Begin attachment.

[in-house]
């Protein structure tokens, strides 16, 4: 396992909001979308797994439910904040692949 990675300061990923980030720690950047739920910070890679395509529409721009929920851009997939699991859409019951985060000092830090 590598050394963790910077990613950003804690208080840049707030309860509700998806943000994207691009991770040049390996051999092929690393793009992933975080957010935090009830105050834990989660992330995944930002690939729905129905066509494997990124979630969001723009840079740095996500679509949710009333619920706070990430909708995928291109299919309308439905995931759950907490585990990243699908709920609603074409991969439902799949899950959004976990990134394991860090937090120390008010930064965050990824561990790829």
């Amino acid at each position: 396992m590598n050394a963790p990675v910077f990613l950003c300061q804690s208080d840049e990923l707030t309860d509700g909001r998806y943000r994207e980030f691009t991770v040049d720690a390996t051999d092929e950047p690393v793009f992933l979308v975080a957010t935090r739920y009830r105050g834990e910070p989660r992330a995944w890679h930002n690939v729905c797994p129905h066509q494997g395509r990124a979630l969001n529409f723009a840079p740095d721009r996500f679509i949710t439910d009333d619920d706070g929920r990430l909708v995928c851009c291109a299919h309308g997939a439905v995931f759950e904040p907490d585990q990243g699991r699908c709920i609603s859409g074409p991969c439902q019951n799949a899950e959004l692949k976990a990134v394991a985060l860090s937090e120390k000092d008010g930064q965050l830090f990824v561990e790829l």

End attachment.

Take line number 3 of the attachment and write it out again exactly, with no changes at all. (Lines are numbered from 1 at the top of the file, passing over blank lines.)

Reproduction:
């Amino acid at each position: 396992m590598n050394a963790p990675v910077f990613l950003c300061q804690s208080d840049e990923l707030t309860d509700g909001r998806y943000r994207e980030f691009t991770v040049d720690a390996t051999d092929e950047p690393v793009f992933l979308v975080a957010t935090r739920y009830r105050g834990e910070p989660r992330a995944w890679h930002n690939v729905c797994p129905h066509q494997g395509r990124a979630l969001n529409f723009a840079p740095d721009r996500f679509i949710t439910d009333d619920d706070g929920r990430l909708v995928c851009c291109a299919h309308g997939a439905v995931f759950e904040p907490d585990q990243g699991r699908c709920i609603s859409g074409p991969c439902q019951n799949a899950e959004l692949k976990a990134v394991a985060l860090s937090e120390k000092d008010g930064q965050l830090f990824v561990e790829l």